When I was a university student, I worked part time in the university pub. No, I wasn’t a cook, or a waitress or even a bartender. I was security. (…pause for the laughter to subside) Obviously campus security at the pub wasn’t very tight at the time. Anyway, each night when we closed the pub, the staff would gather for a staff drink (or two) and then we would all head to Lino’s – the 24 hour diner – for our usual plate of poutine.
Ahh, poutine! That Canadian mixture of french fries, Cheddar cheese curds and brown sauce or gravy. It’s quite atrocious in appearance and yet it has survived and become a cornerstone of Canadian food, along with back bacon, Nanaimo bars and butter tarts. One story says that the first chef asked to combine these ingredients on a plate exclaimed “ça va faire une maudite poutine” or “that will make a damn mess”. Oh, but what a delicious mess it is!
Poutine originated in Quebec in the 1950s or 60s and strangely it has been as equally loved as despised by French Canadians. Though eaten by all and (I have to assume) thoroughly enjoyed, it has been a source of embarrassment for many Quebeçois throughout the years, for you see, the French are very proud of their cuisine, and this mess (or poutine) is certainly not haûte cuisine. There are even stories in Canadian politics of Quebeçois politicians refusing to answer the question “do you like poutine?” at press conferences, not wanting to be associated with an image of themselves with gravy covered fingers in front of a plate of melted cheese and potatoes, I suppose.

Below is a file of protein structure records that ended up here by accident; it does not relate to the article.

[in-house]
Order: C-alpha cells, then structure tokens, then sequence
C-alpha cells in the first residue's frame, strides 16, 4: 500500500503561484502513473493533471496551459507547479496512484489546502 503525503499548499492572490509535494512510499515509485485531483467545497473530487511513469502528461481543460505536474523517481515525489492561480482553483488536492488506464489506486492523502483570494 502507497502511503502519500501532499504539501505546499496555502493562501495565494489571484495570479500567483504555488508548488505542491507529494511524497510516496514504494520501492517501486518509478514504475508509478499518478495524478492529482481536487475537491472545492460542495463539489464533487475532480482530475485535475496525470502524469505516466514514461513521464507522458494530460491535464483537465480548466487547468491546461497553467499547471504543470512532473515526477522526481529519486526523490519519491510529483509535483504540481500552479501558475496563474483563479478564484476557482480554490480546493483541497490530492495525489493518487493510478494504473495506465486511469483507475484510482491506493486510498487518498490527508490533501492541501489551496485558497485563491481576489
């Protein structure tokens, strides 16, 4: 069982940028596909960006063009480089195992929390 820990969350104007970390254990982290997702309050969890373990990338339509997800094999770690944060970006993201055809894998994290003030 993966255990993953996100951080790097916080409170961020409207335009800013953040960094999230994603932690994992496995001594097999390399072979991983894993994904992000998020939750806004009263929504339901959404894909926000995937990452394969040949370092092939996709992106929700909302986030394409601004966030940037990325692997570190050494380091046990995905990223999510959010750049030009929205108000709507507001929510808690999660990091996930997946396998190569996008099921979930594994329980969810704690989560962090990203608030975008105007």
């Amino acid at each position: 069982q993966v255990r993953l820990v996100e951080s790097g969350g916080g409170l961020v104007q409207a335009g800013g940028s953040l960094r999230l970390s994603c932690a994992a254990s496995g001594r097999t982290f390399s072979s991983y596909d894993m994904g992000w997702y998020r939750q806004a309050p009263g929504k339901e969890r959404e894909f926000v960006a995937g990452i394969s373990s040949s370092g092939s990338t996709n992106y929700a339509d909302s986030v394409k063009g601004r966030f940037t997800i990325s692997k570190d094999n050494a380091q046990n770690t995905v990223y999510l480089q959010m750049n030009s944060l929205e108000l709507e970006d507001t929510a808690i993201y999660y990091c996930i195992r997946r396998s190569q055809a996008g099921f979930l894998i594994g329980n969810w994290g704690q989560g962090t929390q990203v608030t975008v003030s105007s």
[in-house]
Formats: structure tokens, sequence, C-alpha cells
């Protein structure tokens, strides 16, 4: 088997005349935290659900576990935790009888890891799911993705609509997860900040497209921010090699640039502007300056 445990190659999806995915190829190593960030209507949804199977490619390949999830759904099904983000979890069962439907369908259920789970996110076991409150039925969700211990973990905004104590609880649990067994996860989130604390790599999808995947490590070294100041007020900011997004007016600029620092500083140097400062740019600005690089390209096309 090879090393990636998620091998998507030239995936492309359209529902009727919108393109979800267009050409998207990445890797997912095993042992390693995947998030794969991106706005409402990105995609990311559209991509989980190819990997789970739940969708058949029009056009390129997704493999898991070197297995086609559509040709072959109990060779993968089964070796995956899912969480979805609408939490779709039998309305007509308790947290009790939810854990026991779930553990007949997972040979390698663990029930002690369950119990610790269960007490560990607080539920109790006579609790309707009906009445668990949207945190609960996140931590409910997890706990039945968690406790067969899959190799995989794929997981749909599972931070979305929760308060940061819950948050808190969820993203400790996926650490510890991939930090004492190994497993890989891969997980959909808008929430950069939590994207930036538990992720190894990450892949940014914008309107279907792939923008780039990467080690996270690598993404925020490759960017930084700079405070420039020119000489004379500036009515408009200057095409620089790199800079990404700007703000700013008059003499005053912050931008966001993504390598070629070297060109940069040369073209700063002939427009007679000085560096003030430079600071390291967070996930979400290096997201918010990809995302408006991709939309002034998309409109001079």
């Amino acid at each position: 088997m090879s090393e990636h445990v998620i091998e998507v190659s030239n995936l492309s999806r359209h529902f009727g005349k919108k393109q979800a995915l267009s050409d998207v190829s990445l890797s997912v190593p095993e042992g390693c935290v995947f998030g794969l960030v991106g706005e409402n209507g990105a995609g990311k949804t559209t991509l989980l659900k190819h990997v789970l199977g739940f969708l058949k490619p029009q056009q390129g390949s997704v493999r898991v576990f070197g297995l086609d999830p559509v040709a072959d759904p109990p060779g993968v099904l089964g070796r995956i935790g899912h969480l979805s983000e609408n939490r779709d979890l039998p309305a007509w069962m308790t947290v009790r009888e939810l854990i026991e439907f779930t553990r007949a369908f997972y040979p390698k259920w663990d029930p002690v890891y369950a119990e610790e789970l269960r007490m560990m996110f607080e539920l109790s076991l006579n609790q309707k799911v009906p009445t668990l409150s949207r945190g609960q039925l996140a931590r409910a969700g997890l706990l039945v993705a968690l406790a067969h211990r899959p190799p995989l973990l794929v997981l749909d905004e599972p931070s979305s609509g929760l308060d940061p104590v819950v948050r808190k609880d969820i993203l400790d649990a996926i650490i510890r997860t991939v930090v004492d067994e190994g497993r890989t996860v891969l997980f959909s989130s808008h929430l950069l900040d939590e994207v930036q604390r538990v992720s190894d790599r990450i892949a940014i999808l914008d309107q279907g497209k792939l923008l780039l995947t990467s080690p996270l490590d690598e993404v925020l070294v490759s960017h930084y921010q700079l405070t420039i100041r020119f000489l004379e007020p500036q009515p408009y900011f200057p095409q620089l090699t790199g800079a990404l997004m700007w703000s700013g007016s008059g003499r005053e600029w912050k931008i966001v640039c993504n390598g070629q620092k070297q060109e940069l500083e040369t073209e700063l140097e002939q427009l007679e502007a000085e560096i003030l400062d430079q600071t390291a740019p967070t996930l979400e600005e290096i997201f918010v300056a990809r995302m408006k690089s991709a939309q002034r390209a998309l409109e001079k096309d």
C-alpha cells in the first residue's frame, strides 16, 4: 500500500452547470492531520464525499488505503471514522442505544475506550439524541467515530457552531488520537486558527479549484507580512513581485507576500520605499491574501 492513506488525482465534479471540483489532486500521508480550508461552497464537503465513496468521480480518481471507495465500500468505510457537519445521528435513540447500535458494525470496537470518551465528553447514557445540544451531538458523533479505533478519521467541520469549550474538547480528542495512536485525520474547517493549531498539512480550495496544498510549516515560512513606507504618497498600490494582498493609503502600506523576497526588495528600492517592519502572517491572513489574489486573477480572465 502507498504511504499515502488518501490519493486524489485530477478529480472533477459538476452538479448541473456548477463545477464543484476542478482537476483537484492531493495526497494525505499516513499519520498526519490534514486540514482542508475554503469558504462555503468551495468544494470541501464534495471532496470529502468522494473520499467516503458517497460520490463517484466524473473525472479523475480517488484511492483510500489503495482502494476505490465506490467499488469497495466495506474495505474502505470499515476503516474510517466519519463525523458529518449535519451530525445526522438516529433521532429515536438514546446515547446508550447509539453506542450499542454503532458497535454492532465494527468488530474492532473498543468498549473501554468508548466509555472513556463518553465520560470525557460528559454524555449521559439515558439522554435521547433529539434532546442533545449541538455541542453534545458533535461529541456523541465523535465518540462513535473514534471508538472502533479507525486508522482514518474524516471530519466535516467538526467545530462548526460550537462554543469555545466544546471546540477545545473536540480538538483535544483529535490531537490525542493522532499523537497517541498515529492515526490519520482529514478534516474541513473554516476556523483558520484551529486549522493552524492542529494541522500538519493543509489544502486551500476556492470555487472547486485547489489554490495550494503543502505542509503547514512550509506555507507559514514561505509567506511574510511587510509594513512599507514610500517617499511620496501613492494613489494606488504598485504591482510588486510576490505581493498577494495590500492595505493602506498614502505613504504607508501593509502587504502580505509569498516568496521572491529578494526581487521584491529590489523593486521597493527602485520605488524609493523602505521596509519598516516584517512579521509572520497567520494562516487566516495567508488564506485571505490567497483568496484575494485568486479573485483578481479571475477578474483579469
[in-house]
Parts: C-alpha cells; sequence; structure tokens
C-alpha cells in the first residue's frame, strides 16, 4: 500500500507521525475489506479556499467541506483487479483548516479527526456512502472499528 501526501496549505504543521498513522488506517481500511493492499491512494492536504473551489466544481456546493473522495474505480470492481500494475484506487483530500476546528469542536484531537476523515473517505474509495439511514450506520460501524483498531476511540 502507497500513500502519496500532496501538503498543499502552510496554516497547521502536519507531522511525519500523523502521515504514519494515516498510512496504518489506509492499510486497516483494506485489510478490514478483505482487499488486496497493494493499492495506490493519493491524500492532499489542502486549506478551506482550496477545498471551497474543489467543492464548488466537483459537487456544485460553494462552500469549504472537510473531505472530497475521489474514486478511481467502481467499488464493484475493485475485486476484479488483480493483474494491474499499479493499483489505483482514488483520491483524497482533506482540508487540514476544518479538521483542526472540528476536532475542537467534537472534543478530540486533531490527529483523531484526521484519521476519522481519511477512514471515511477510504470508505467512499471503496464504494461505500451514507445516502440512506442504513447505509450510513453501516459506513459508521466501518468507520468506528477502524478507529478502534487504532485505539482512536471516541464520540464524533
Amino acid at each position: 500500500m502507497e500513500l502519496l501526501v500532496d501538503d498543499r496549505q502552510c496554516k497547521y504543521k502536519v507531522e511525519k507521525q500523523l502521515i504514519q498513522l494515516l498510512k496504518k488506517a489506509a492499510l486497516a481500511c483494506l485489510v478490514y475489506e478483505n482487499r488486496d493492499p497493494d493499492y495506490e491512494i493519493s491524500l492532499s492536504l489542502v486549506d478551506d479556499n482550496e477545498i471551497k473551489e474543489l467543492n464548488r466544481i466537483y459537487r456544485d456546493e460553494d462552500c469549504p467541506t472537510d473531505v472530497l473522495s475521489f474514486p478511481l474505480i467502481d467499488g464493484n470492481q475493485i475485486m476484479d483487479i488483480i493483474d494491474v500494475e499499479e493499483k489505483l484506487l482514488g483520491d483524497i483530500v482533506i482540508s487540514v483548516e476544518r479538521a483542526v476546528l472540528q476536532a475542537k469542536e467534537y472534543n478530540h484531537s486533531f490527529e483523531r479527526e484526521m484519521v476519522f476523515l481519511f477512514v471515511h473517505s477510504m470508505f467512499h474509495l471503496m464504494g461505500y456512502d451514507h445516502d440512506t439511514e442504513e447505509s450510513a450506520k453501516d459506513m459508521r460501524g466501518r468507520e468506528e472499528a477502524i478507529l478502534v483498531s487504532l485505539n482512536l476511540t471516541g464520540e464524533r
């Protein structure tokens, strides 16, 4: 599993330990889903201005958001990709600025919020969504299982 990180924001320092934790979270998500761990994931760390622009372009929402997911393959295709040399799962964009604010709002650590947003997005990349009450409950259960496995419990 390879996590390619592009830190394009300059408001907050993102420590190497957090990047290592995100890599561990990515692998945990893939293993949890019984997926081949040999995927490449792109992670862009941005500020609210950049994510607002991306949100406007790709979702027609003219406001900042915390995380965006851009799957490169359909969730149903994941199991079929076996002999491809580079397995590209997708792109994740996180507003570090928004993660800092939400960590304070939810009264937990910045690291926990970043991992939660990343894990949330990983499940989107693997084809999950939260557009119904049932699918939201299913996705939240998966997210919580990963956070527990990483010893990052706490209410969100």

Since the 1960s, poutine has traveled and is now available all over Canada. There’s even a Poutinerie in Kingston, Ontario, where I spend much of my time (in Kingston… not at the Poutinerie!). Poutine did travel South of the border and “Disco Fries” became popular in New York in the 1970s, but they were made with grated Cheddar cheese and a milk-based gravy, rather than the squeaky cheese curds that can be found in bags at the side of convenience store registers all over Quebec and a stock-based sauce (or velouté). “Disco Fries”, however, seem to have gone the way of Disco itself, and if poutine is to be found at all in the United States, it is usually dressed up by a trendy chef – with foie gras for example.So, whenever I head back to Quebec for a visit, I’ll find myself in front of a plate of poutine at some point on my trip. This August when I was in the Charlevoix region, we made a special trip to Casse-Croûte Ginette for a plate of poutine along the St. Lawrence River. Now, even though I’m not twenty anymore, living on poutine and burning off calories by just existing, I thought I could manage une grande poutine by myself. I felt empowered and brave as I stared at the enormous styrofoam container placed in front of me, and dove in with plastic fork in hand. I guess my eyes were bigger than my stomach, however, and I admit that the poutine (or my better judgement) won in the end. I laid my fork down in surrender and walked away. But, I walked away with the tasty memory of a delicious mess. Until next time…